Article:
2. Get plugged in: This option can take a little longer, but it has the potential to build deep relationships over time. Join a local organization, volunteer at your church, or offer to help out at your child’s school. In this day and age, the old adage “it takes a village” still applies! It really does take a community to help raise our kids in happy and healthy environments. And once again, you’ll likely find people who are in similar seasons of life as you. These relationships can go far beyond the places where they began. Find someone you seem to connect with and be the first to suggest that you meet up for coffee sometime – and then follow through!
  3. DIY it: At the beginning of the year, I realized I had been living under the assumption (read: lie) that I can’t have friends over (at least not easily) because of all these boys around. Ha – totally not true!! I need time with my friends! So I decided to host an easy-going monthly get together and invite women from all my different communities – work, school, church, neighborhood!

I’ve done many a girls’ nights out – and those are great – but I didn’t want to have to go out every time, worrying about getting a table big enough and hello! I see you $12 glass of wine when I could buy the whole bottle at Costco! I also wanted to plan a get-together more often – not just every now and then. That’s not really a good plan.

So in February, I created my first monthly Girls’ Night In at my place. A few bottles of wine, some charcuterie, Olive & June nail polish for those who wanted a little DIY activity, and a couple of board games later – and we had ourselves a great time!

Our February Girls’ Night In was a Galentine’s theme – I had fun breaking out my pink and red polishes – plus a couple of matching rosé wines!

You can create your own Girls’ Night In too! Pick a date and time that works best for you and your family, and text out cute invites (Here’s a fun free template in Canva to make creating your invite a breeze!)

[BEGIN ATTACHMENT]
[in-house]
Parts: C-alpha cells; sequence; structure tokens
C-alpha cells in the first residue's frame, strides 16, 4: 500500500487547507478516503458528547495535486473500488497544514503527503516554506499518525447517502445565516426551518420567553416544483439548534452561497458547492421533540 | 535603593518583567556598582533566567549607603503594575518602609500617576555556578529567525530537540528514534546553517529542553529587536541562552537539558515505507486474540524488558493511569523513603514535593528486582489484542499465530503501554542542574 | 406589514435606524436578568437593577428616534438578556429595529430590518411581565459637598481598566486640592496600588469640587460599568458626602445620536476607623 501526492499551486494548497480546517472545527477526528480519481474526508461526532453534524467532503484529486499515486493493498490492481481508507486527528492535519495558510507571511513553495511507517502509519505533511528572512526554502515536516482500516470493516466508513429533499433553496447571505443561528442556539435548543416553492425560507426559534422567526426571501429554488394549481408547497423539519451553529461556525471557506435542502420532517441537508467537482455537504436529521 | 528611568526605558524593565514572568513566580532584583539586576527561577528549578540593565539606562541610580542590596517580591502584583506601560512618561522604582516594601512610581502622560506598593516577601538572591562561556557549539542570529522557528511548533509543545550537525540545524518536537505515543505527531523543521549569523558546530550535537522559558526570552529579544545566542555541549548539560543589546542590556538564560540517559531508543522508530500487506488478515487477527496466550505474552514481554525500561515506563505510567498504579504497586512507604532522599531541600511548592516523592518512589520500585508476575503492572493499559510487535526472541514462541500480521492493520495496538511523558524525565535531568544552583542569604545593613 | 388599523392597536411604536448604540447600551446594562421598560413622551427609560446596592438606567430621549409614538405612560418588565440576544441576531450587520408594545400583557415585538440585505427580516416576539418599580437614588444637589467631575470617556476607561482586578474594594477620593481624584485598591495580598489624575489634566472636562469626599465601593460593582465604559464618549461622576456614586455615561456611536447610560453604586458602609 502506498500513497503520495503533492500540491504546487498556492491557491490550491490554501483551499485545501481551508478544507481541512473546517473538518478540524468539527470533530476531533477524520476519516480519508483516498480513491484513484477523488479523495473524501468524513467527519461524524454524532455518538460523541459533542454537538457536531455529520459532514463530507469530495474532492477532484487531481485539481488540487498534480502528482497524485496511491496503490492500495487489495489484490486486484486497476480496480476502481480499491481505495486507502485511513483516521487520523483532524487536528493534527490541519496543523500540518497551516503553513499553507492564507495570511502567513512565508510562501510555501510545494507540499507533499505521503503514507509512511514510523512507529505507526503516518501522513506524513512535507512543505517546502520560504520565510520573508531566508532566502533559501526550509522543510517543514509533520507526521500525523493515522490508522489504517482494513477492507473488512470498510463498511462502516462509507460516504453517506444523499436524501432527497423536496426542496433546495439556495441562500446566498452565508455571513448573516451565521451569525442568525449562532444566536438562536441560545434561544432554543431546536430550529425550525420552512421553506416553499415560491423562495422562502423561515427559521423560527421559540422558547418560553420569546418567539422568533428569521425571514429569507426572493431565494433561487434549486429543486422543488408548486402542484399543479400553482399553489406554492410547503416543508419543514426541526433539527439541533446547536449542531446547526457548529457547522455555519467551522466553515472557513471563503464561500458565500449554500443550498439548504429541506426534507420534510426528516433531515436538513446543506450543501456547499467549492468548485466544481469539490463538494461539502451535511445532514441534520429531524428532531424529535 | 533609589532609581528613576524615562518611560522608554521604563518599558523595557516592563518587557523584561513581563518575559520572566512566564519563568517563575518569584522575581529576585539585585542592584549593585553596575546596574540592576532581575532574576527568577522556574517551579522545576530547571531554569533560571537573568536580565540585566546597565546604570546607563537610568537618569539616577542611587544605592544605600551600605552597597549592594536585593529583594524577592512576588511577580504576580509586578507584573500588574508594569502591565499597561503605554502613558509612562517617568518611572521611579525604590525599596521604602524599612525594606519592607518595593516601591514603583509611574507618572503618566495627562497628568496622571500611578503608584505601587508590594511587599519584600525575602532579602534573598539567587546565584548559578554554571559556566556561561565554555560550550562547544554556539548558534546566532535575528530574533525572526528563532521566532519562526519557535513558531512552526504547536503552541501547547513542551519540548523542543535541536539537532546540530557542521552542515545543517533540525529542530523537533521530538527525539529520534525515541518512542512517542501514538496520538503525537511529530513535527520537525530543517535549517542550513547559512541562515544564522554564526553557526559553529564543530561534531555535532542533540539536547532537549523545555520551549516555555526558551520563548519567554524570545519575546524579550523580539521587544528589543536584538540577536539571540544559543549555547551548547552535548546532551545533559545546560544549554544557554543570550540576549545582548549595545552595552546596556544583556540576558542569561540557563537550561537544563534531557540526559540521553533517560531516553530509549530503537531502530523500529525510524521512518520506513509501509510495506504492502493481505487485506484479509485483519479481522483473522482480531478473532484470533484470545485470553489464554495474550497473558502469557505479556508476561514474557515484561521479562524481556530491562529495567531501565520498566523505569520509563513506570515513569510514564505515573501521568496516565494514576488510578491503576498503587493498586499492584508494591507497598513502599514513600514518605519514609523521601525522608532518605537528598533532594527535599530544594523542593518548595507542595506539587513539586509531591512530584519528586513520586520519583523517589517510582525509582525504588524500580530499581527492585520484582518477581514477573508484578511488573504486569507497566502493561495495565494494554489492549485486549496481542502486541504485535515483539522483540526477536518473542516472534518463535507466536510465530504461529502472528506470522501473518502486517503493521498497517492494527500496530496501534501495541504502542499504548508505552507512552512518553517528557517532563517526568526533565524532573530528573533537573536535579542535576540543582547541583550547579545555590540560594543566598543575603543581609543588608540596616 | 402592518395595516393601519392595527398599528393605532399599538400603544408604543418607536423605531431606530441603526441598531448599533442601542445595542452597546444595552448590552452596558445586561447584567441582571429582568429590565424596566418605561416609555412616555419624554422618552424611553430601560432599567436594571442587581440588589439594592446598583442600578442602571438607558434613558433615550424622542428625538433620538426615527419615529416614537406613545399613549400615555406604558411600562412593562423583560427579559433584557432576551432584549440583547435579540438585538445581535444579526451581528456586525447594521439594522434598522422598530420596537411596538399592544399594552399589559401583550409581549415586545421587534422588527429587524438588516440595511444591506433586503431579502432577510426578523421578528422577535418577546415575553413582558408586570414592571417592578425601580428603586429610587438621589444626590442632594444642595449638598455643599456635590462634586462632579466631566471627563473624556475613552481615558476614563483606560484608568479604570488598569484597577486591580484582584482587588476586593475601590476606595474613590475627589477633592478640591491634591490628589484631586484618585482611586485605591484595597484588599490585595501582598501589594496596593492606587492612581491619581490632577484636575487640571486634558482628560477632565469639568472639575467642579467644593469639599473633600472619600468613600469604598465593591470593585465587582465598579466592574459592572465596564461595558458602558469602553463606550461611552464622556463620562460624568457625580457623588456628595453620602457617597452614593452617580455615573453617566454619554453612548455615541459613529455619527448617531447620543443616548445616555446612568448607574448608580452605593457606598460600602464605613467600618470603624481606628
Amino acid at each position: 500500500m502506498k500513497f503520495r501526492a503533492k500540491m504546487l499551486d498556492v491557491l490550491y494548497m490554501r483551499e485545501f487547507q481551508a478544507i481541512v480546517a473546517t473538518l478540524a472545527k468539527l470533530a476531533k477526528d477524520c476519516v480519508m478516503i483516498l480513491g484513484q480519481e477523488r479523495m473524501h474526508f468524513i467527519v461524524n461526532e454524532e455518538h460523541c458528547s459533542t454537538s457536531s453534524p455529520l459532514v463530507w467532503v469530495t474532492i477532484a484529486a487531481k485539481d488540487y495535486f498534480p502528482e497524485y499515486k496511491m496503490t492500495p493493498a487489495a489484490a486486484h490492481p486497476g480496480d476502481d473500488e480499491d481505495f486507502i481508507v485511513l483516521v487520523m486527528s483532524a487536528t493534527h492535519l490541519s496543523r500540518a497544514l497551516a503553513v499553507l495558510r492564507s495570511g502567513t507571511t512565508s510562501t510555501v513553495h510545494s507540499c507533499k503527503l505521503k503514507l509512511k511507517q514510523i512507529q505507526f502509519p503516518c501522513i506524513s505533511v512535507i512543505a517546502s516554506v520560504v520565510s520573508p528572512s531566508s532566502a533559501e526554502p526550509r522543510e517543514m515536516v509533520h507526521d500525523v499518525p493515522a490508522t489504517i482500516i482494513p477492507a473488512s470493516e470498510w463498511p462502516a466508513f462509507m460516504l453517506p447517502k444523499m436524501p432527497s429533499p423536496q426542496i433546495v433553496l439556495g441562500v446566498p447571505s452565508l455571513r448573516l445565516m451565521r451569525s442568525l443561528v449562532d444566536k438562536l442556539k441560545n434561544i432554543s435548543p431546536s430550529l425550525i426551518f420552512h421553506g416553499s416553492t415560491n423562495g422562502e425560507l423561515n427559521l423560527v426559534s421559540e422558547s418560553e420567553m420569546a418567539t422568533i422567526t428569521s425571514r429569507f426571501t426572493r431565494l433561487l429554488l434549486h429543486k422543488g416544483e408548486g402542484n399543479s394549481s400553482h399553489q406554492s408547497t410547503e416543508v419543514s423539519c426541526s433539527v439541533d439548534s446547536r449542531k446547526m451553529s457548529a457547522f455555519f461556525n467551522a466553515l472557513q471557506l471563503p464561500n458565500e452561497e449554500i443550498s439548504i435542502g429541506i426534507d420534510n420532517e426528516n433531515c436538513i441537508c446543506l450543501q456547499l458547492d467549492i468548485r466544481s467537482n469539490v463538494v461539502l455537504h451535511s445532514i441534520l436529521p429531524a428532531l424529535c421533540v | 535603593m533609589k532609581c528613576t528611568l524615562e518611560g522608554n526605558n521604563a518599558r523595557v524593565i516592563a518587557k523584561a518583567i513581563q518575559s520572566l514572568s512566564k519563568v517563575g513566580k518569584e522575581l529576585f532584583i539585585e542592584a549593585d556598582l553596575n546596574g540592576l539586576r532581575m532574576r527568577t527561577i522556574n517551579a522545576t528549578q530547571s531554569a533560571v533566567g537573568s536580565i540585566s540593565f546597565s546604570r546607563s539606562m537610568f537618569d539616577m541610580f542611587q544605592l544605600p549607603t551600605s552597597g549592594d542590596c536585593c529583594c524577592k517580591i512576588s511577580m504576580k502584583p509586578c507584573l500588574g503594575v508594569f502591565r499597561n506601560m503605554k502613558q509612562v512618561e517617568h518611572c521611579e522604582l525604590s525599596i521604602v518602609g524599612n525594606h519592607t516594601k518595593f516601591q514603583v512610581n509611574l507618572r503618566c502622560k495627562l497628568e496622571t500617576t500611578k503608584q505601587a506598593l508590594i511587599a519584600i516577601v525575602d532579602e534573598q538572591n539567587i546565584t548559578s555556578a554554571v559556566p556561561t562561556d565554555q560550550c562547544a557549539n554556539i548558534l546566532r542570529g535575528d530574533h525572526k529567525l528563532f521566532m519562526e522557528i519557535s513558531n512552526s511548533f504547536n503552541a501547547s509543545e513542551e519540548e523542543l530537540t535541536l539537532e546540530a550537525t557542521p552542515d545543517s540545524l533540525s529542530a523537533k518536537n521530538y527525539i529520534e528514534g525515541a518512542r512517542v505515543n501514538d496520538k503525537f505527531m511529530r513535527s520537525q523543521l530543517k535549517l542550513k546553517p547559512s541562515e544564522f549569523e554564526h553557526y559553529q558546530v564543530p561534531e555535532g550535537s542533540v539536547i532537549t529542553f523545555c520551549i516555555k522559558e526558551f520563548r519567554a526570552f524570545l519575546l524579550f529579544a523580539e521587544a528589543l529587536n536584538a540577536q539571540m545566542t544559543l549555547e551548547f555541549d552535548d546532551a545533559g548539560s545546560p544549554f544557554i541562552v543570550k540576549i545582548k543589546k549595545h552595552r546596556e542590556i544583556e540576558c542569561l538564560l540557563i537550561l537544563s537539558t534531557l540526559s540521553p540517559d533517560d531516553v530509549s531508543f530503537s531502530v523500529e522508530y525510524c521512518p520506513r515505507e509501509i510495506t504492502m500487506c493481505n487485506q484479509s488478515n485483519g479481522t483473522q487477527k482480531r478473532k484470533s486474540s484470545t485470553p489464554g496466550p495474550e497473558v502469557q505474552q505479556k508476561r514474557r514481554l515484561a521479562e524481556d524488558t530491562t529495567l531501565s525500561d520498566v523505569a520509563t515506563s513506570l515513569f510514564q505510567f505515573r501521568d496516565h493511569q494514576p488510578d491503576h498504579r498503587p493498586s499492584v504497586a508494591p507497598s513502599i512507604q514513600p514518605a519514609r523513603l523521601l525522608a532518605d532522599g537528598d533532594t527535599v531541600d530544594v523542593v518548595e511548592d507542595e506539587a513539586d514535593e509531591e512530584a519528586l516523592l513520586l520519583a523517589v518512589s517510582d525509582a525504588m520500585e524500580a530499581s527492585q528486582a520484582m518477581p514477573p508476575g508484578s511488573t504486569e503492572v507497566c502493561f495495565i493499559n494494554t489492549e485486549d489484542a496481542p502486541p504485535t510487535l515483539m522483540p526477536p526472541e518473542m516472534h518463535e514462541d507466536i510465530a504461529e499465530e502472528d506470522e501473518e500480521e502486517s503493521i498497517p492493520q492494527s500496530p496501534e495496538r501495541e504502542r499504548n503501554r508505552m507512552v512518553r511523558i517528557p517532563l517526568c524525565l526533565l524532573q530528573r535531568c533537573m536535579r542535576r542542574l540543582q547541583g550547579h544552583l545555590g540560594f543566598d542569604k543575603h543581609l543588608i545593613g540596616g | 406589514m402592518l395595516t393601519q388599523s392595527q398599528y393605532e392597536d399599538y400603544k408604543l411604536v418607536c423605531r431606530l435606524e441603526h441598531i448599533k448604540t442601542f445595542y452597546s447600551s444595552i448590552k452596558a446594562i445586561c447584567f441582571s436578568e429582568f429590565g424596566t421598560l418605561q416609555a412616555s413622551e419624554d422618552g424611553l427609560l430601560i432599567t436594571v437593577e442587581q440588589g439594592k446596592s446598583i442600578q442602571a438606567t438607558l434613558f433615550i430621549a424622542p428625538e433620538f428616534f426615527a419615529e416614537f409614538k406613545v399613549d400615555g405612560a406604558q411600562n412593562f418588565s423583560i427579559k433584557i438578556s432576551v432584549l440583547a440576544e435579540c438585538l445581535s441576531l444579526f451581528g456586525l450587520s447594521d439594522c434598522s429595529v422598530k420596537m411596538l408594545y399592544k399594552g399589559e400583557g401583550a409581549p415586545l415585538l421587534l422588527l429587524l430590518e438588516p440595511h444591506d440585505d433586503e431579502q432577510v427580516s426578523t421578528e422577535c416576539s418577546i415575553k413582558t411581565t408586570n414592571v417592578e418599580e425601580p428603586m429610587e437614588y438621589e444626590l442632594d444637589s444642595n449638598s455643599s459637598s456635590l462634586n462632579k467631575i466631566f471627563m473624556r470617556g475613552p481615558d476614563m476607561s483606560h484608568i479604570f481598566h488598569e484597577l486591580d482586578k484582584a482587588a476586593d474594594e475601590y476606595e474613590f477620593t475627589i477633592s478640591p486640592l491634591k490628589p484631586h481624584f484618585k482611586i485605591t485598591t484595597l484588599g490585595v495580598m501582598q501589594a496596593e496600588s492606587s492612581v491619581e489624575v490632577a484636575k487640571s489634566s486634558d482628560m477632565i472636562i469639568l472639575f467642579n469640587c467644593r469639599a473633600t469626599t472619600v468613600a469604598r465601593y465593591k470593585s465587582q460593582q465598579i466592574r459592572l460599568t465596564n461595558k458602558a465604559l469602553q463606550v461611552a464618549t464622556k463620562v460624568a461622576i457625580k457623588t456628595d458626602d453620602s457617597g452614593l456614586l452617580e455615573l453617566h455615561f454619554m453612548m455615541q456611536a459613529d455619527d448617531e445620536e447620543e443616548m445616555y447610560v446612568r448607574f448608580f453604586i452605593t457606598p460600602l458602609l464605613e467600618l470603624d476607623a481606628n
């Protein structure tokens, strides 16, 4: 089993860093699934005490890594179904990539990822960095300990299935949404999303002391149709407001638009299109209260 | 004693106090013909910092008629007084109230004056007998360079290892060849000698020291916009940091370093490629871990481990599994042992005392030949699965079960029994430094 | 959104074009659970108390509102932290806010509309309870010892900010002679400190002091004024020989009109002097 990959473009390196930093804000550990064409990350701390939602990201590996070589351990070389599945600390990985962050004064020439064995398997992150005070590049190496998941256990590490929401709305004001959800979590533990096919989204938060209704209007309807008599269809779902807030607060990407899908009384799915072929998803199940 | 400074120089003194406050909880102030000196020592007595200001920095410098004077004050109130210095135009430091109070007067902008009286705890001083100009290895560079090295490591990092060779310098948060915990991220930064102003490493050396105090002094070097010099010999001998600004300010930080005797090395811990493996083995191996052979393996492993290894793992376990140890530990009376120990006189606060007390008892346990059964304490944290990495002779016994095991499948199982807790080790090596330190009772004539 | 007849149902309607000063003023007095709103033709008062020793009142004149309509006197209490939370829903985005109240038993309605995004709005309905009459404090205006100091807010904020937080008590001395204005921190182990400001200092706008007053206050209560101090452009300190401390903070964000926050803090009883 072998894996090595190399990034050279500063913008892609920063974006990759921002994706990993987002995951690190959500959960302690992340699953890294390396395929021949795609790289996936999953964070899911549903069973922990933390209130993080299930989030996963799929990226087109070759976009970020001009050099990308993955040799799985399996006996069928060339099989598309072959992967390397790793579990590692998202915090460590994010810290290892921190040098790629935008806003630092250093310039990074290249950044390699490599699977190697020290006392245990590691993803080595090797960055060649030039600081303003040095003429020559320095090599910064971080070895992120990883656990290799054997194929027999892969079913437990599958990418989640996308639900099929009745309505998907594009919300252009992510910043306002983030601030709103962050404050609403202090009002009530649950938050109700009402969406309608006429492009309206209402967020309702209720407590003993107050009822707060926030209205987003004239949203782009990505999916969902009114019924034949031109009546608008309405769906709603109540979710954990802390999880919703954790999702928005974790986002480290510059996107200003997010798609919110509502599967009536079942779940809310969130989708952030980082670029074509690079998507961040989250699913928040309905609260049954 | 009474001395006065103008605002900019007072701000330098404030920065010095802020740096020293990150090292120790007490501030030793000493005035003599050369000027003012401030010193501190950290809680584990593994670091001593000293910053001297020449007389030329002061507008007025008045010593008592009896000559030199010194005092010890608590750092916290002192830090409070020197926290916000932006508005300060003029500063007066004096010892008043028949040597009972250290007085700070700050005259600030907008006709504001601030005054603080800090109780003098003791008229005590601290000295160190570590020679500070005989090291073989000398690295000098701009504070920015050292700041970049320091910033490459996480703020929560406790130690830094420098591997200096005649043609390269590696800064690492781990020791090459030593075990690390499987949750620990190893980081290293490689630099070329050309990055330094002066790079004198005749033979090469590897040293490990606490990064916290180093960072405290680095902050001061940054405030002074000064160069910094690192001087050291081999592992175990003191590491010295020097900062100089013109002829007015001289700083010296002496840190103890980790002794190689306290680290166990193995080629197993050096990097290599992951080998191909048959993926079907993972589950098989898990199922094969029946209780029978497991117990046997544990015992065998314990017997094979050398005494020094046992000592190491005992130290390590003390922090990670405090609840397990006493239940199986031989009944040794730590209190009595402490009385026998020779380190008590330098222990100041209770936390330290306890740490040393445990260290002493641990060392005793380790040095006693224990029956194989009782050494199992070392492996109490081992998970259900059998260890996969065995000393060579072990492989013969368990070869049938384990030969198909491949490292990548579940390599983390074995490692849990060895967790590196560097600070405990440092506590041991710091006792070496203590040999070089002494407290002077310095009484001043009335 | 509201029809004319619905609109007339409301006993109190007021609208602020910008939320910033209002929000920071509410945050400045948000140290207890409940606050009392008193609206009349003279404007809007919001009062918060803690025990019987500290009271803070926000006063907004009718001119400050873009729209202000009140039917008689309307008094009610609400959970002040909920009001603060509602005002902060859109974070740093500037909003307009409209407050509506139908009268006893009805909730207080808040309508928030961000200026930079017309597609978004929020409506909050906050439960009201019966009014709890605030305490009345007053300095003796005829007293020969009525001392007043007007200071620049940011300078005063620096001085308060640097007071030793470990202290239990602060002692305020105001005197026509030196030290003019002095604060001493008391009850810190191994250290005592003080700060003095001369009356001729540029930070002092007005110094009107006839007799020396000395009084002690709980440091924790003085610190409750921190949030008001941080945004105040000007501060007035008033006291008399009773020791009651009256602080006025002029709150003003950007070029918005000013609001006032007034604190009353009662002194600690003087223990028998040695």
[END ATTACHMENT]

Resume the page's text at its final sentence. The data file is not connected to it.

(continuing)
Tell everyone to bring their favorite snack to share and then load up on some sparkling waters, and any of your favorite beverages you think your crowd will enjoy. It’s that simple! Don’t feel pressured to provide any kind of entertainment. Women love to just have a safe space to talk (and sometimes vent), and the kids running around in the background are more often entertainment enough.

I hope you found these three ways to create community simple enough that you’ll actually TRY one of them! Tell me in the comments if you do!

Or maybe you’re still on the fence and thinking – “Jess, I don’t feel like I have much to offer.” I’m here to say, YES, you do! Do you have time to share with someone else? Do you have a talent or skill you can use to help others? Do you have resources to share that would benefit people?

The place doesn’t really matter. What food and drink you serve, if any, doesn’t really matter. It’s the deep conversations that can be had. It’s the belly laughs over shared experiences. It’s the broadening of your perspective when you learn from someone else with a totally different background than you. It’s the friendships that can form in a moment.

That’s the good stuff. That’s the JOYful stuff!

Start small. Keep it simple. Use what you have right where you’re at and you’re golden, my friend!

Does all of this planning still sound a tad overwhelming? Don’t worry – I got your back!

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I can’t wait to hear how this resource will help you break free from the overwhelm, get rid of the mom-guilt, and experience more joy every day! Let me know in the comments which time saver was your favorite and why. I love hearing from you!